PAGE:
Inline-API - How to bind a programming language to Perl using


    use Inline Foo;
    say_it('foo');  # Use Foo to print "Hello, Foo"
    foo-sub say_it {
        foo-my $foo = foo-shift;
        foo-print "Hello, $foo\n";


So you think Inline C is pretty cool, but what you really need is for Perl to work with the brand new programming language "Foo". Well you're in luck. has support for adding your own Inline Language Support Module (ILSM), like Inline::Foo.

Inline has always been intended to work with lots of different programming languages. Many of the details can be shared between implementations, so that Inline::Java has a similar interface to Inline::ASM. All of the common code is in

Language specific modules like Inline::Python are subclasses of They can inherit as much of the common behaviour as they want, and provide specific behaviour of their own. This usually comes in the form of Configuration Options and language specific compilation.

The Inline C support is probably the best boilerplate to copy from. Since version 0.30 all C support was isolated into the module Inline::C and the parsing grammar is further broken out into Inline::C::grammar. All of these components come with the Inline distribution.

This POD gives you all the details you need for implementing an ILSM. For further assistance, contact See "SEE ALSO" below.

We'll examine the joke language Inline::Foo which is distributed with Inline. It actually is a full functioning ILSM. I use it in Inline's test harness to test base Inline functionality. It is very short, and can help you get your head wrapped around the Inline API.

A Skeleton

For the remainder of this tutorial, let's assume we're writing an ILSM for the ficticious language Foo. We'll call it Inline::Foo. Here is the entire (working) implementation.

    package Inline::Foo;
    use strict;
    $Inline::Foo::VERSION = '0.01';
    @Inline::Foo::ISA = qw(Inline);
    require Inline;
    use Carp;
    # Register Foo as an Inline Language Support Module (ILSM)
    sub register {
        return {
            language => 'Foo',
            aliases => ['foo'],
            type => 'interpreted',
            suffix => 'foo',
    # Error messages
    sub usage_config { 
        my ($key) = @_;
        "'$key' is not a valid config option for Inline::Foo\n";
    sub usage_config_bar { 
        "Invalid value for Inline::Foo config option BAR";
    # Validate the Foo Config Options
    sub validate {
        my $o = shift;
        $o->{ILSM}{PATTERN} ||= 'foo-';
        $o->{ILSM}{BAR} ||= 0;
        while (@_) {
        my ($key, $value) = splice @_, 0, 2;
        if ($key eq 'PATTERN') {
            $o->{ILSM}{PATTERN} = $value;
        if ($key eq 'BAR') {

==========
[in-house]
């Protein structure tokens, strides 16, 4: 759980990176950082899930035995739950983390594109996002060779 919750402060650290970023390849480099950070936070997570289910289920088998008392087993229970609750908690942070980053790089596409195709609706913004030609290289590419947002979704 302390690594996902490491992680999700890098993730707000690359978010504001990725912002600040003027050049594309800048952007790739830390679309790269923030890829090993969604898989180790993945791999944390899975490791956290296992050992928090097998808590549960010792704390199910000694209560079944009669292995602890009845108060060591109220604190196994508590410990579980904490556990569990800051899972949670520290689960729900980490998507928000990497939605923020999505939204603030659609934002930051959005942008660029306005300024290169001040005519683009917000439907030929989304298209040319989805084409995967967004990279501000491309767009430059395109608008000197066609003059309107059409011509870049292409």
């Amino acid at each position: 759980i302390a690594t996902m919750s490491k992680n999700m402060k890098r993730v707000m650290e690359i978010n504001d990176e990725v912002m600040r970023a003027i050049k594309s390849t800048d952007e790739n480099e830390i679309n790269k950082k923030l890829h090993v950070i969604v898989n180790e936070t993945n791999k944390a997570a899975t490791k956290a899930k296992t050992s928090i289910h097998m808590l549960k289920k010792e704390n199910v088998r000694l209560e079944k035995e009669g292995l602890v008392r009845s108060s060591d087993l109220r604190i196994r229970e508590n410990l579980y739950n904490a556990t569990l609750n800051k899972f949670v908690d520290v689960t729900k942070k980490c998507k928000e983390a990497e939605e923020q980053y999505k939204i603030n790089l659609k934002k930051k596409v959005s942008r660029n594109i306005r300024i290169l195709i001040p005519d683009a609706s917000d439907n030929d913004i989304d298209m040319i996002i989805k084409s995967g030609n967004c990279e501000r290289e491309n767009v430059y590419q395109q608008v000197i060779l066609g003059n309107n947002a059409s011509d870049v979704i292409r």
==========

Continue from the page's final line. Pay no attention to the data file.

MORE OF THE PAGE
croak usage_config_bar
              unless $value =~ /^[01]$/;
            $o->{ILSM}{BAR} = $value;
        croak usage_config($key);
    # Parse and compile Foo code
    sub build {
        my $o = shift;
        my $code = $o->{API}{code};
        my $pattern = $o->{ILSM}{PATTERN};
        $code =~ s/$pattern//g;
        $code =~ s/bar-//g if $o->{ILSM}{BAR};
        sleep 1;             # imitate compile delay
            package Foo::Tester;
            eval $code;
        croak "Foo build failed:\n$@" if $@;
        my $path = "$o->{API}{install_lib}/auto/$o->{API}{modpname}";
        my $obj = $o->{API}{location};
        $o->mkpath($path) unless -d $path;
        open FOO_OBJ, "> $obj"
          or croak "Can't open $obj for output\n$!";
        print FOO_OBJ $code;
        close \*FOO_OBJ;
    # Only needed for interpreted languages
    sub load {
        my $o = shift;
        my $obj = $o->{API}{location};
        open FOO_OBJ, "< $obj"
          or croak "Can't open $obj for output\n$!";
        my $code = join '', <FOO_OBJ>;
        close \*FOO_OBJ;
        eval "package $o->{API}{pkg};\n$code";
        croak "Unable to load Foo module $obj:\n$@" if $@;
    # Return a small report about the Foo code.
    sub info {
        my $o = shift;
        my $text = <<'END';
    This is a small report about the Foo code. Perhaps it contains
    information about the functions the parser found which will be
    bound to Perl. It will get included in the text produced by the
    Inline 'INFO' command.
        return $text;

Except for load(), the subroutines in this code are mandatory for an ILSM. What they do is described below. A few things to note:

  1. Inline::Foo must be a subclass of Inline. This is accomplished with:

        @Inline::Foo::ISA = qw(Inline);
  2. The line 'require Inline;' is not necessary. But it is there to remind you not to say 'use Inline;'. This will not work.
  3. Remember, it is not valid for a user to say:

        use Inline::Foo; will detect such usage for you in its import method, which is automatically inherited since Inline::Foo is a subclass.

  4. In the build function, you normally need to parse your source code. Inline::C uses Parse::RecDescent to do this. Inline::Foo simply uses eval. (After we strip out all occurances of 'foo-').

    An alternative parsing method that works well for many ILSMs (like Java and Python) is to use the language's compiler itself to parse for you. This works as long as the compiler can be made to give back parse information.

The Inline API

This section is a more formal specification of what functionality you'll need to provide to implement an ILSM.

When Inline determines that some Foo code needs to be compiled it will automatically load your ILSM module. It will then call various subroutines which you need to supply. We'll call these subroutines "callbacks".